Keep Politics Out of Retirement Funds
Everyone is aware of the serious situation facing many of the nation’s large public pension funds. Some of the problems are of their own making – bad decisions based on bad assumptions exacerbated by bad management and enabled by bad politics. But according to a new report issued just recently by the American Council for Capital Formation (ACCF), at least some of the blame needs to be assigned to fund managers’ investment decision-making.
Plainly put: some managers appear to be investing in assets they know have no real growth potential.
The ACCF report details the economically adverse effects of politically-correct investment decisions affecting the financial stability of the nation’s largest and most severely underfunded pension fund, the California Public Employees Retirement System (CalPERS).
The major problem with CalPERS is that its unfunded future liabilities exceed its present-day assets by $138 billion. All those liabilities have accrued in the past 10 years. In 2007, CalPERS had a surplus of $2 billion. Now, CalPERS is being run more like a political action committee than as an actual retirement fund.
Of course, politically correct investment decisions affect more than just public pensions. Financial and political pressure through the proxy voting process can negatively affect the earnings of publicly traded companies and the passive investors that own their stock.
The Securities and Exchange Commission requires most publicly-held companies to hold annual shareholder meetings. During these shareholder meetings any shareholder holding at least $2,000 worth of stock is entitled to put proposals on the company ballot. In the past, these proposals--at least the successful ones--have dealt mainly with corporate governance issues, namely changes that could potentially increase the long-term profitability of the company and, therefore, potentially increase shareholder earnings.
However, in recent years, shareholders have been increasingly offering proposals that have little to do with corporate governance and more to do with advancing some sort of political agenda. Often these politically-motivated proxy proposals attempt to advance environmental agendas, and they would potentially reduce the profitability of the publicly held company and thus the investment returns to future retirees or others invested in such funds.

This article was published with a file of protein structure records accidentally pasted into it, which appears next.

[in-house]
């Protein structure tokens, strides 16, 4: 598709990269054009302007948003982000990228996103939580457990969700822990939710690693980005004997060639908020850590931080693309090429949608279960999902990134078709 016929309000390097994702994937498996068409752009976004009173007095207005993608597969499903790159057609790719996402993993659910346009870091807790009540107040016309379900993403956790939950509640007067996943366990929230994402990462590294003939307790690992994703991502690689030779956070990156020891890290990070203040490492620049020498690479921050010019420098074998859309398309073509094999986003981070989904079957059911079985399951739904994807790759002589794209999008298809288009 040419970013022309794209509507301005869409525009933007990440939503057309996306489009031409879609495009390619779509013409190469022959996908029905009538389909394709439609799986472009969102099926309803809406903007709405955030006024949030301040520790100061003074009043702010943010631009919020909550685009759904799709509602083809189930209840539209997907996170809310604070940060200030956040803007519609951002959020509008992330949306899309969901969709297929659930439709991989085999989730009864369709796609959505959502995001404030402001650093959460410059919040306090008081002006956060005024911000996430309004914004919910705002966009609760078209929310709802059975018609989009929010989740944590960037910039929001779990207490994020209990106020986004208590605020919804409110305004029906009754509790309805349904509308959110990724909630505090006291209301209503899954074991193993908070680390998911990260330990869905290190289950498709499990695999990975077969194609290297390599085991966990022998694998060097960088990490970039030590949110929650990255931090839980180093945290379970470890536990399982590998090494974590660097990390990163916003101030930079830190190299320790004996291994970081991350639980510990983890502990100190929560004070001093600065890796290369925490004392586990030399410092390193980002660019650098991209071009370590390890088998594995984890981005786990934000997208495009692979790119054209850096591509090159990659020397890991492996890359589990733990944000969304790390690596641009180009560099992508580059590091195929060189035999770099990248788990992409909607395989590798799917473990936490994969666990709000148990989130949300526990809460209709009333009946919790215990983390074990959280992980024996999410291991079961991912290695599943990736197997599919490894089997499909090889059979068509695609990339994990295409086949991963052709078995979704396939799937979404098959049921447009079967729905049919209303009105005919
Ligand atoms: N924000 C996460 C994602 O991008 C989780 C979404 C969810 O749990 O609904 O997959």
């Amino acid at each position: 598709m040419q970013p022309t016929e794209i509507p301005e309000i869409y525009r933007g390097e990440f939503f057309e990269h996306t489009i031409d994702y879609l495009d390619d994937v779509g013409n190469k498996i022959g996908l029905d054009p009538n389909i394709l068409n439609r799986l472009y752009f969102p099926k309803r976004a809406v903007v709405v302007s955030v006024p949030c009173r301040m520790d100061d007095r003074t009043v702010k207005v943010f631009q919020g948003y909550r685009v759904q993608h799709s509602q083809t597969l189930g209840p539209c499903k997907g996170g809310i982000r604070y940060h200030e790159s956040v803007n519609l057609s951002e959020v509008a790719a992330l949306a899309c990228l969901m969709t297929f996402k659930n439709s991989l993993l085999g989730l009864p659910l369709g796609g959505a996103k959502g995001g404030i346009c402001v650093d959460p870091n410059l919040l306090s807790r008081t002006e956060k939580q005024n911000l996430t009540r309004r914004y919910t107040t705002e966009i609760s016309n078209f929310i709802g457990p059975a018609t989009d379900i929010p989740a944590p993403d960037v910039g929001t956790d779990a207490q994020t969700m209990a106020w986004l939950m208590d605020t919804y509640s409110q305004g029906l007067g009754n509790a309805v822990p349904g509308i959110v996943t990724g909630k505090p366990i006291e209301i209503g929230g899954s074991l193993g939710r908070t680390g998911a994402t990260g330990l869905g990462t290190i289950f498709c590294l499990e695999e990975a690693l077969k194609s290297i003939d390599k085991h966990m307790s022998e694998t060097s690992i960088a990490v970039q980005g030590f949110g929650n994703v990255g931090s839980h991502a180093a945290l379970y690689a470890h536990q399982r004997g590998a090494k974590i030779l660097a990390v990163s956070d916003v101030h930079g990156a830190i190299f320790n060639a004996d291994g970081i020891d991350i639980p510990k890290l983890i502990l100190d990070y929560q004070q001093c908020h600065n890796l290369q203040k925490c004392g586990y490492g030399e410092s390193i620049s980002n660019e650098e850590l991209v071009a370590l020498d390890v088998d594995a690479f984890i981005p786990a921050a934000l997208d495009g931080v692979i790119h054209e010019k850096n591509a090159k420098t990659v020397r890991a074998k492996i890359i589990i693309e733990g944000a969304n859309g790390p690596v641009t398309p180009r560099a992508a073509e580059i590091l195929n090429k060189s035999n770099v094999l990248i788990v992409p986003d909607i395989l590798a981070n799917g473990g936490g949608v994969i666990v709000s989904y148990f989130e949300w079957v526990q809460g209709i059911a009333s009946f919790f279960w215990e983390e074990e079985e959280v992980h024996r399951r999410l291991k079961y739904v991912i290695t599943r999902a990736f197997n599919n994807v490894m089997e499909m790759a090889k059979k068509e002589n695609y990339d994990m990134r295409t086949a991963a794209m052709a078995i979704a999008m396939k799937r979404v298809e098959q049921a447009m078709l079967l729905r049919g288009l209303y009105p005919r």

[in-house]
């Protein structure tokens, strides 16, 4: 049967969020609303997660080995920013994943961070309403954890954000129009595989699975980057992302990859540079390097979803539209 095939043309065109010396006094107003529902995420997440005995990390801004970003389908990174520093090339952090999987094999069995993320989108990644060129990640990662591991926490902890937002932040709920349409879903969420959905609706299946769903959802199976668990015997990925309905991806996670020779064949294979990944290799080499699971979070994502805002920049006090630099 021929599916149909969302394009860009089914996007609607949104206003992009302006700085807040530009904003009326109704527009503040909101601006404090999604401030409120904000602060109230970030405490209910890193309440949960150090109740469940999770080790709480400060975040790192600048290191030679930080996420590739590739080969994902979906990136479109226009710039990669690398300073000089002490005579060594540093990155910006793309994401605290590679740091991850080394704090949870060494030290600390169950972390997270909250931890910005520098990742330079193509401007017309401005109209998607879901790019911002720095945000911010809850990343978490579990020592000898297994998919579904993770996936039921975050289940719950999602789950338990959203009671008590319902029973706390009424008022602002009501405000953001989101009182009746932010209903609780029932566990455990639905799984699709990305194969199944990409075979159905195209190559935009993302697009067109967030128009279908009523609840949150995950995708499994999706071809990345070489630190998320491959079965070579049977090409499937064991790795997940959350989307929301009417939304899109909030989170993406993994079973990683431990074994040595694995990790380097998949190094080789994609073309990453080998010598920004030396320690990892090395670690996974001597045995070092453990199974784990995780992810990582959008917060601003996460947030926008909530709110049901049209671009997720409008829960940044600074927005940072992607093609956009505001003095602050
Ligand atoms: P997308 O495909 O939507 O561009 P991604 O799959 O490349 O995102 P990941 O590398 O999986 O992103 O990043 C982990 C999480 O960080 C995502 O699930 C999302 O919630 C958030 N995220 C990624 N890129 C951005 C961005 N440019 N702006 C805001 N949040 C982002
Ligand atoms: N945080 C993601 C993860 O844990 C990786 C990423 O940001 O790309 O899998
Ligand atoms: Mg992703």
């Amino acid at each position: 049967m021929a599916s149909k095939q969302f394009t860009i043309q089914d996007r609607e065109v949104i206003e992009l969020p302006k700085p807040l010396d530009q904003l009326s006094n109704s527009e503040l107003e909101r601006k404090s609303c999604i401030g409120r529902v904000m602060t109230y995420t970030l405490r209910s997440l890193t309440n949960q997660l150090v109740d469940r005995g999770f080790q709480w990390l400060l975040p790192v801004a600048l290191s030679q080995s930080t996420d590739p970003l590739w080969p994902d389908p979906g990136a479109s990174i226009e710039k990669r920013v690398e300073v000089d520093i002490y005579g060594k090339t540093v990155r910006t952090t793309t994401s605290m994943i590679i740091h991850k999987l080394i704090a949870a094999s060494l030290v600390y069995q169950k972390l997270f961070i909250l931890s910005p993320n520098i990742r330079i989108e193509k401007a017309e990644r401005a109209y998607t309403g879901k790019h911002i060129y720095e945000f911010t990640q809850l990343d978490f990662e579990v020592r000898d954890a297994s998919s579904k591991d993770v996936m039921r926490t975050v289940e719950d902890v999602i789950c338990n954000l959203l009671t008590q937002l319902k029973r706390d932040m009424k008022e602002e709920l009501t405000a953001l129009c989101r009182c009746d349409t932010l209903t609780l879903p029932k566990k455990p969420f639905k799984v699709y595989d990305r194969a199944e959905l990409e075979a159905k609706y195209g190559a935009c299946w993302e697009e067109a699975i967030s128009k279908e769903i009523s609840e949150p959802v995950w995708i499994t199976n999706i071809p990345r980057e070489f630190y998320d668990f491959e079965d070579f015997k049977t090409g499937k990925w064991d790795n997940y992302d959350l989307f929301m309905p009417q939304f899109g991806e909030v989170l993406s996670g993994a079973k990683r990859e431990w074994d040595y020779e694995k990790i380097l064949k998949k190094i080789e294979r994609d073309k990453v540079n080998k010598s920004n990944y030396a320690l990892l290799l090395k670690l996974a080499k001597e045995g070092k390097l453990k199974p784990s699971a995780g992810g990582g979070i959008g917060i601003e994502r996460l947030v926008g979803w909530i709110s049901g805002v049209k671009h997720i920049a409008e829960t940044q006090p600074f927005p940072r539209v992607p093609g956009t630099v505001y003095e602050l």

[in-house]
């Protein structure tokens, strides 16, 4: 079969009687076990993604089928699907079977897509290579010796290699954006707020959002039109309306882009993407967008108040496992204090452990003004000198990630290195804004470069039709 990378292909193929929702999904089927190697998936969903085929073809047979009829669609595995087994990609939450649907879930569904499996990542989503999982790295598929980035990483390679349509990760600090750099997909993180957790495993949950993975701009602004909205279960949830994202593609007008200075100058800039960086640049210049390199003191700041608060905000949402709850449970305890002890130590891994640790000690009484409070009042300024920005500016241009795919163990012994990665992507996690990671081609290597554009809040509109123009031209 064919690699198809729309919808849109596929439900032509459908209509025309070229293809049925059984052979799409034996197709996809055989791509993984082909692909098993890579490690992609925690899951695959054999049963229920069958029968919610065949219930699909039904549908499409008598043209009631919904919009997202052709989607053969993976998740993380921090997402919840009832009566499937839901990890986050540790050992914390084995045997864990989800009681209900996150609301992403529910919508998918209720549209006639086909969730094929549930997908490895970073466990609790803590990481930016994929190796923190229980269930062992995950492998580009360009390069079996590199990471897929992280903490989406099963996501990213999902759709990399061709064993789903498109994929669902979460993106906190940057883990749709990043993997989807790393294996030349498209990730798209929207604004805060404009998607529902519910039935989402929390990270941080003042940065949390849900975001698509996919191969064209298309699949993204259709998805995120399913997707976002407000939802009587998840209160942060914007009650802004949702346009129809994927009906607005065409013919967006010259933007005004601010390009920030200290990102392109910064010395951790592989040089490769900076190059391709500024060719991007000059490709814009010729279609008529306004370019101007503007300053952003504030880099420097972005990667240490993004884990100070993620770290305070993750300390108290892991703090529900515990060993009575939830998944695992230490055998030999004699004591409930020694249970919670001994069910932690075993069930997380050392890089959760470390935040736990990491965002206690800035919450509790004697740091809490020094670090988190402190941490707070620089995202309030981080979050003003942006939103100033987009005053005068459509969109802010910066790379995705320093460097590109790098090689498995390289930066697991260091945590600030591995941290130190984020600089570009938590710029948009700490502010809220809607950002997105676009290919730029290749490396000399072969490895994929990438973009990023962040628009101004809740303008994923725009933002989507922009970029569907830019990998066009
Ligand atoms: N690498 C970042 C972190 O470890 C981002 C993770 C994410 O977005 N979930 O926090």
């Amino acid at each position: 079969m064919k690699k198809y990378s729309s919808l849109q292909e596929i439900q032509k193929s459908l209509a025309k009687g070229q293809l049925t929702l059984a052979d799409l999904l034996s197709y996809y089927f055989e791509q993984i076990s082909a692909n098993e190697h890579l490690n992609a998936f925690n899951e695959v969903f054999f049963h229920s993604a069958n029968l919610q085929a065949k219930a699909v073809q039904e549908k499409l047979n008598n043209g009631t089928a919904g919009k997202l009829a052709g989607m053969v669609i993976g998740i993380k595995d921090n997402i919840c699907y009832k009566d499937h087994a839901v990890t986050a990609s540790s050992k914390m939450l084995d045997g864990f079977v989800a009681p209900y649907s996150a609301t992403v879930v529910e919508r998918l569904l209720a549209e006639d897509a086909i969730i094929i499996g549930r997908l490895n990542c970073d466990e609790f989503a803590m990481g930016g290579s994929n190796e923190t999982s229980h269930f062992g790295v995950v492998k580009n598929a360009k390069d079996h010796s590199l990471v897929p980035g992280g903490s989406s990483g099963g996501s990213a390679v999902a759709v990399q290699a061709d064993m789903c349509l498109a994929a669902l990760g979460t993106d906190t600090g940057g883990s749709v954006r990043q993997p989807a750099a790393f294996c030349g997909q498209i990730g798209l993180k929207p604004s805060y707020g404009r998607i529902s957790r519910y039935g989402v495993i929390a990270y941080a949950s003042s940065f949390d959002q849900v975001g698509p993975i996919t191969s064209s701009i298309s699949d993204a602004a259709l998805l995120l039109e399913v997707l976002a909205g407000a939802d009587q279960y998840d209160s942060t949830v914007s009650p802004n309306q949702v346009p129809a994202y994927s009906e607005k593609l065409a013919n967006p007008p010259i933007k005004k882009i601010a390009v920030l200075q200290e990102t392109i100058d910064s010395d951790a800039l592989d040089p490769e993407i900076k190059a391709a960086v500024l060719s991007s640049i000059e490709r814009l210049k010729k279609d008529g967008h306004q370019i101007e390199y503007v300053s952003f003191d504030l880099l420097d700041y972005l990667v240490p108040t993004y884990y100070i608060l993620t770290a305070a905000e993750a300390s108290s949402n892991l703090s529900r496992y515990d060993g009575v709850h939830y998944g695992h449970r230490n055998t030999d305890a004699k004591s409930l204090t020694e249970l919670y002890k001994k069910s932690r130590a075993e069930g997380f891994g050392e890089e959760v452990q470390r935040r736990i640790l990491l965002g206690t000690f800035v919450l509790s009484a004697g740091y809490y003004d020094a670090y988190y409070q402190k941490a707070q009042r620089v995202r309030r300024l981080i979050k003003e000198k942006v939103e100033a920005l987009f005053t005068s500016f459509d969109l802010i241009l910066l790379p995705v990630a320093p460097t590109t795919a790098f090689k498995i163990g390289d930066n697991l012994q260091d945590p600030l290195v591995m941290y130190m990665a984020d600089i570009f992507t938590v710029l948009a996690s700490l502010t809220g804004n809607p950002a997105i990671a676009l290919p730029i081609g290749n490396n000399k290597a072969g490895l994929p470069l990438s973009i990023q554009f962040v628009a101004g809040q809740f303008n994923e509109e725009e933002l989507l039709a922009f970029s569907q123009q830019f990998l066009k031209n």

In the past, the large institutional investors such as pension and index funds have batted away politically motivated proposals. However, some such proposals are getting support from big institutional investors. For index funds, a reduced rate of return means little to them--their benchmark is the performance of other index funds, so a reduced return from a proxy proposal affects all their competitors equally--and their investors can’t easily discern what has occurred.
But when investment managers put politics before my economic investment, they are violating their fiduciary duty to their investors.
SEC Chairman Jay Clayton referenced this conundrum in a recent address:
“A majority of Main Street America’s dollars are invested in vehicles where the investor – the person with their money at risk – is not the voting shareholder. Often voting power rests in the hands of investment advisers who owe a duty to vote proxies in a manner consistent with the best interests of the fund and its shareholders. A question I have is: are voting decisions maximizing the funds’ value for those shareholders?”
The data show that his concern is warranted. The National Association of Corporate Directors estimated that public companies faced over 200 resolutions on climate change in 2017, a 15 percent increase in such proxies over 2016.
According to Proxy Monitor, the Manhattan Institute website that monitors shareholder resolutions, in 2016 the 250 largest companies faced 58 environmental proposals—or nearly one out of every four large companies.
Liberal activists who find that they cannot achieve their political goals through the ballot box have decided that they will use political pressure through the proxy voting process to achieve their goals behind the scenes – often to the detriment of the average investor.
Investors have the right to take offense when their returns are reduced in order to advance political goals with which they might disagree.
Companies owned by the public should base their business decisions on what they believe is best for those whose money allows them to operate in the first place. The same should hold true for pension funds. Decisions on how to invest, and in what, should be made on the basis of what has the best chance to optimize performance and maximize returns for fund beneficiaries.
An investment manager’s job is to invest the fund’s assets in a manner that will economically benefit its investors to the greatest effect – not abuse their trust by allowing short-term political exigencies to interfere with that goal.
Eric V. Schlecht is President of OnPoint Strategies. He has worked on budget and economic issues in Washington, D.C., for more than 20 years. He has served in leadership offices in both the U.S. Senate and House of Representatives.
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